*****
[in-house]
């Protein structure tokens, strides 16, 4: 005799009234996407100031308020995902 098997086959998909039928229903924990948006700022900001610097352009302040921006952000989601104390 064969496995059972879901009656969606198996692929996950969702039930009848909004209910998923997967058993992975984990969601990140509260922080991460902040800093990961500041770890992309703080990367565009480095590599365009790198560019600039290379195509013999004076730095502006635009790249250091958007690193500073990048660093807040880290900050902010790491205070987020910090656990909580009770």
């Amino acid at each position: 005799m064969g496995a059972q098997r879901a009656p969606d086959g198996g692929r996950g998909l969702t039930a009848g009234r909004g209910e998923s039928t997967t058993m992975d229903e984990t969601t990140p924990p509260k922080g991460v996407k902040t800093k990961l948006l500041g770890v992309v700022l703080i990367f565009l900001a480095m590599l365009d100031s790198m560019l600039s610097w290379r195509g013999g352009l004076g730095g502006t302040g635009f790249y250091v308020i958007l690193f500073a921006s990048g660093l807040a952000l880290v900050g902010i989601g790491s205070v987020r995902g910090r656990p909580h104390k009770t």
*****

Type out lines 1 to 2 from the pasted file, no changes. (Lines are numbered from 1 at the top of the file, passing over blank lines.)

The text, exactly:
[in-house]
């Protein structure tokens, strides 16, 4: 005799009234996407100031308020995902 098997086959998909039928229903924990948006700022900001610097352009302040921006952000989601104390 064969496995059972879901009656969606198996692929996950969702039930009848909004209910998923997967058993992975984990969601990140509260922080991460902040800093990961500041770890992309703080990367565009480095590599365009790198560019600039290379195509013999004076730095502006635009790249250091958007690193500073990048660093807040880290900050902010790491205070987020910090656990909580009770």